# How does the power transistor with antiparallel diode behave?

Let's say I have a transistor with an antiparallel diode in a circuit with inductance. Now suppose that the antiparallel diode conducts an intertial current of the inductance $$\i_L\$$.

During this time period a control signal to the transitor is send e.g. from the MCU. I would say that the transistor won't turn on due to the fact that it is reverse biased via the voltage drop across the antiparallel diode. Is my idea correct? Thanks in advance for clarification.

• Please simulate it. Depending on voltage, current will commutate from the diode to the transistor. If your transistor has lower voltage drop than the diode, you will still have carriers within the diode which needs to be recombined before the current has fully commutated to the transistor, so it won't happen immediately. Commented May 3, 2023 at 12:28

Using the direction of $$\i_L\$$ as shown in your diagram then, the upper transistor's emitter will be raised approximately 0.7 volts above the positive rail.

Then, for the upper transistor conduct (in reverse mode), the base needs to be several hundred millivolts above the positive rail and, the roles of collector and emitter are swapped.

The transistor will of course be conducting some of $$\i_L\$$ towards the positive rail but, once that current has depleted, it will conduct in the normal direction.

If the drive voltage to the base of the upper transistor cannot rise above the positive rail then the diode in parallel with the upper transistor will continue to conduct $$\i_L\$$ until it is depleted.

It's a different story for the lower transistor of course.

I would say that the transistor won't turn on due to the fact that it is reverse biased via the voltage drop across the antiparallel diode.

Collector and emitter are interchangeable to an extent. The current gain is very low when conducting backwards (e.g. C->E in a PNP), but the saturation voltage is also typically lower than in "normal" direction of conduction (e.g. C->E in an NPN).

So, for a transistor to conduct between collector and emitter, what matters is whether the base-to-emitter junction is biased into conduction, with the understanding that the emitter is just whichever of the two junctions starts to conduct first.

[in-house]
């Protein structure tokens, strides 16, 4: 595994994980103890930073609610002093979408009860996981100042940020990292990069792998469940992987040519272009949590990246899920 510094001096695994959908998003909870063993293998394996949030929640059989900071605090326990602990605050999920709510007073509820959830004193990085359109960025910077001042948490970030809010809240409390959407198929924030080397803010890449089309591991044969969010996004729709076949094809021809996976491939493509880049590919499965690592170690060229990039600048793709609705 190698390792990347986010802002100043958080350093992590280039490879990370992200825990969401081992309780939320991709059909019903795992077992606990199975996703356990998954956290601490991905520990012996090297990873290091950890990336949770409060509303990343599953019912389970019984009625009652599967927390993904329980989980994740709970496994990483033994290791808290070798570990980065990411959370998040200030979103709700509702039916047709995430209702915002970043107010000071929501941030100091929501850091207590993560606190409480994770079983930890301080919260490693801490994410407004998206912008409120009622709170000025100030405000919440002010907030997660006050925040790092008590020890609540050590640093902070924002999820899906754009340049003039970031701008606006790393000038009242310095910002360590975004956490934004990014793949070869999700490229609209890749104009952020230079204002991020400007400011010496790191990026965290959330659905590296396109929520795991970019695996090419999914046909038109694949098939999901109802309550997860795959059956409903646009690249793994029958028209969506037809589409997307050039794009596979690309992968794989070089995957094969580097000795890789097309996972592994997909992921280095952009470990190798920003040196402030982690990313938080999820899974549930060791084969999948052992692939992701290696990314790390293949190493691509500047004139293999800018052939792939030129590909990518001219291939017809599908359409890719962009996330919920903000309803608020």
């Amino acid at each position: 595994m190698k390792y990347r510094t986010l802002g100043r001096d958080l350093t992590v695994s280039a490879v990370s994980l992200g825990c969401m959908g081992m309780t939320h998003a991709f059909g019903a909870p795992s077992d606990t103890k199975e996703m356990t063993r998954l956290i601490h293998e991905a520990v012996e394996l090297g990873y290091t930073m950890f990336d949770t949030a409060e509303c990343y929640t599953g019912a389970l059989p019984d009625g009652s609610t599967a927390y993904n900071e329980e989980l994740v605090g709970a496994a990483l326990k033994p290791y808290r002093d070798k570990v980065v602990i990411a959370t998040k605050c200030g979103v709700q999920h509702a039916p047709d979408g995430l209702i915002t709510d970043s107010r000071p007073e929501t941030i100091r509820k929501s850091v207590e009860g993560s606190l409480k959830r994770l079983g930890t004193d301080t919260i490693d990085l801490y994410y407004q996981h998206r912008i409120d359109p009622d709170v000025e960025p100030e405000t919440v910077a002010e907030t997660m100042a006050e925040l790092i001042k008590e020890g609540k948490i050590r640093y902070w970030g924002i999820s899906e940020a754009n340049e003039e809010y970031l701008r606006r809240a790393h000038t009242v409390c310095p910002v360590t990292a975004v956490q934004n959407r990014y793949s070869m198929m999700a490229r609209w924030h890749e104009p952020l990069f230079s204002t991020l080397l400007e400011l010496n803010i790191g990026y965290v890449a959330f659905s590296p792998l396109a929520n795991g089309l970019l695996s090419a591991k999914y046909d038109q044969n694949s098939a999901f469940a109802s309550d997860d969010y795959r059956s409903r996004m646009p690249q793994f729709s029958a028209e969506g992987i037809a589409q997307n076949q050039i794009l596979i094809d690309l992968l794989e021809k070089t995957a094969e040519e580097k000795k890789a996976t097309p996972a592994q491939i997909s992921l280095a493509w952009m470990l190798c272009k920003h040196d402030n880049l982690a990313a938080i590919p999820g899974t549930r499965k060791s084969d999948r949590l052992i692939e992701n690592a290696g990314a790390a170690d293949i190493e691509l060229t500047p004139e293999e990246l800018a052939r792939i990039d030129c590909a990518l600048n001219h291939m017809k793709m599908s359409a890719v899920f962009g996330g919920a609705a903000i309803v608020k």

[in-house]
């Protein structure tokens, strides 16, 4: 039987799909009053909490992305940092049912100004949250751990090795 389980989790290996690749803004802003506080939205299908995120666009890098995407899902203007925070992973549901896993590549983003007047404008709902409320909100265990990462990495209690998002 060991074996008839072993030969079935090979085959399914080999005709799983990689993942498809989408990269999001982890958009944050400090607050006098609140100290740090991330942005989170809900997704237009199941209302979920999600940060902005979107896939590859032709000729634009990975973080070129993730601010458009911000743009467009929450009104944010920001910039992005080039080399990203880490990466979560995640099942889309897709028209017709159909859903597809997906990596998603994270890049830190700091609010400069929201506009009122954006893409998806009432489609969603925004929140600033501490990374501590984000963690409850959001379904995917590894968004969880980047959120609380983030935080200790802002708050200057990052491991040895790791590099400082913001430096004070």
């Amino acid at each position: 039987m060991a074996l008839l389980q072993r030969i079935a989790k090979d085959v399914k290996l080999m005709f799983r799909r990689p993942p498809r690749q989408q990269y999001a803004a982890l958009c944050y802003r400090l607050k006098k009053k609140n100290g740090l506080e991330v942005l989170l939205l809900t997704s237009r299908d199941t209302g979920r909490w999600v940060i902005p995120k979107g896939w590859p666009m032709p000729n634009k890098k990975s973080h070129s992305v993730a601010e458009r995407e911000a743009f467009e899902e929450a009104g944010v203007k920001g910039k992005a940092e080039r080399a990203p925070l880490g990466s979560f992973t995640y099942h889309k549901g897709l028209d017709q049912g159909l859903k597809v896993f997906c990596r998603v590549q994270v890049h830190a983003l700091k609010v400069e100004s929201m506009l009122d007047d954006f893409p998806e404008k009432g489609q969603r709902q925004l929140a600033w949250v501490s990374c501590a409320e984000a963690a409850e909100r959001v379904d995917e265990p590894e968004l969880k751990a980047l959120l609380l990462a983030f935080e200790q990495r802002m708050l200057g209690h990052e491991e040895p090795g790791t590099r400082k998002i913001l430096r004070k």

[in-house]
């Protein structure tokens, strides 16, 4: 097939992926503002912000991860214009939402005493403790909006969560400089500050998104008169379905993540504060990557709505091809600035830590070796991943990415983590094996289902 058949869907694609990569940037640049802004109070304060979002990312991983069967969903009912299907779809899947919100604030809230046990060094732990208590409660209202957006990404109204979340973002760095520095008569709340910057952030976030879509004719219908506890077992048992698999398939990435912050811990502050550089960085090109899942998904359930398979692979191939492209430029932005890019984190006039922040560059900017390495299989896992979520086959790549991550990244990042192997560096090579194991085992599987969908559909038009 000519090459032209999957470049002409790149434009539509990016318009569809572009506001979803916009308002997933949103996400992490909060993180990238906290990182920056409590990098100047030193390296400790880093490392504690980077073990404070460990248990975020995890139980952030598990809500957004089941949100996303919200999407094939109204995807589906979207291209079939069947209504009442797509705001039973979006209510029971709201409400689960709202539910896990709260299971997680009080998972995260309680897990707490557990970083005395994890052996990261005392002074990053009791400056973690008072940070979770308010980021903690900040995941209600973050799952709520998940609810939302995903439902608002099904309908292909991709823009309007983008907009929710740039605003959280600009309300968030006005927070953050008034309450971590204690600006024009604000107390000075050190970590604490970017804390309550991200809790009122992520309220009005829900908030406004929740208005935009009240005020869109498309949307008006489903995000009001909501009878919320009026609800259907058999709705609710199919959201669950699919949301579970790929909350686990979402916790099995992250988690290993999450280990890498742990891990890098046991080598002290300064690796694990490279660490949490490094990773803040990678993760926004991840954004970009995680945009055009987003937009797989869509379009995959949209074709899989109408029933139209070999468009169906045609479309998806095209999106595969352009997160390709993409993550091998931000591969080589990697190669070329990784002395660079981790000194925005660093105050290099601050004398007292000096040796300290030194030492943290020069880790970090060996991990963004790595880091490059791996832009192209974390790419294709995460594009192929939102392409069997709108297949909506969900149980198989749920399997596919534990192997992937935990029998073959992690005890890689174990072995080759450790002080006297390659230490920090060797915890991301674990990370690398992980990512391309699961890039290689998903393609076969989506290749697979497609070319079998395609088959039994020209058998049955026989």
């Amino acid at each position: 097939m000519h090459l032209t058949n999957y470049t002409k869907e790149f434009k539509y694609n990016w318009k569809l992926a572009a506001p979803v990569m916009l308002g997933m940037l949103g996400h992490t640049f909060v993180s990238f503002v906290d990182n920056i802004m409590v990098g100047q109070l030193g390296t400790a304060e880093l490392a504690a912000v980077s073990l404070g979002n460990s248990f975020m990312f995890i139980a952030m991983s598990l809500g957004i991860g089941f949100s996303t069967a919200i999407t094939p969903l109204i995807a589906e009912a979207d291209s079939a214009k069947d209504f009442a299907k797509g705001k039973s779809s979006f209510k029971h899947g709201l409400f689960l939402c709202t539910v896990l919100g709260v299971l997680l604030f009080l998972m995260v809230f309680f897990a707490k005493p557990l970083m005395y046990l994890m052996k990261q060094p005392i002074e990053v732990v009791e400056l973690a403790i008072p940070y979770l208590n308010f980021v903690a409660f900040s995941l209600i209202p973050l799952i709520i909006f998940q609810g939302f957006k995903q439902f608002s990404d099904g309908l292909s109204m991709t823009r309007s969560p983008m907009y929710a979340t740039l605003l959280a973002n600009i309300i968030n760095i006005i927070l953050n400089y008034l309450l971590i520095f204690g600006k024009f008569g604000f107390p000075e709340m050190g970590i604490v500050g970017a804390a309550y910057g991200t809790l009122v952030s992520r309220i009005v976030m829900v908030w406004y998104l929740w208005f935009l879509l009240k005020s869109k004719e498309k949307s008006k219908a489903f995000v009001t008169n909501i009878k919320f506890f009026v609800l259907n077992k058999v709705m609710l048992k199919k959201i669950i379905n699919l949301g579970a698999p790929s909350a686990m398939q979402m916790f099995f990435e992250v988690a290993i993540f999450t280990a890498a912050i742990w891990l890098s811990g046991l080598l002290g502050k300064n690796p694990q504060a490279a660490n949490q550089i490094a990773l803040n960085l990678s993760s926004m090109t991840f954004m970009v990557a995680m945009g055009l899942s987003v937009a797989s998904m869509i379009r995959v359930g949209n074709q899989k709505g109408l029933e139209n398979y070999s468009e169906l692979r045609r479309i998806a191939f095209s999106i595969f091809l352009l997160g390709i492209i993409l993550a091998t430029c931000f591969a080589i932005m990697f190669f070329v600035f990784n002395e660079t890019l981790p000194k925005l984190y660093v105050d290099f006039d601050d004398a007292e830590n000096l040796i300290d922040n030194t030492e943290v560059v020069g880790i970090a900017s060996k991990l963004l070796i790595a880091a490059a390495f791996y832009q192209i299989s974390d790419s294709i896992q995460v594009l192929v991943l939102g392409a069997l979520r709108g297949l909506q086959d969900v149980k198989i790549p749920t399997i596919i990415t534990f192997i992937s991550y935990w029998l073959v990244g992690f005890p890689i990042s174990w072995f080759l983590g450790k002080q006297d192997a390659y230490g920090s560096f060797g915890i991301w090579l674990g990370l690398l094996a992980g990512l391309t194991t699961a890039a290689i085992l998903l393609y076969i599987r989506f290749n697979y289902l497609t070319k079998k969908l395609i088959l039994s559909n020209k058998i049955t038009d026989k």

In the case you asked about, as in any other case actually, the transistor's conduction will depend on what the base is doing relative to the functional emitter, not the nominal emitter. That of course assumes that the transistor hasn't broken down due to exceeding maximum absolute ratings.

In an NPN, the functional emitter is the one with lowest potential relative to base. In a PNP, the functional emitter is the one with highest potential relative to base. The functional emitter can switch places as the transistor's biasing changes.

During this time period a control signal to the transitor is send e.g. from the MCU.

That doesn't tell us what sort of amplification/buffering/level translation exists between the source of the control signal and the base of the transistor. So we don't really know the voltage range on the base relative to the functional emitter - in the topic circuit, the upper terminal of the upper NPN transistor. So we can't say anything about whether the transistor will turn on or not.

More specifically, there's nothing that implies that the base can't be driven above the positive rail. That doesn't even take anything fancy - a base drive pulse transformer is all it may take.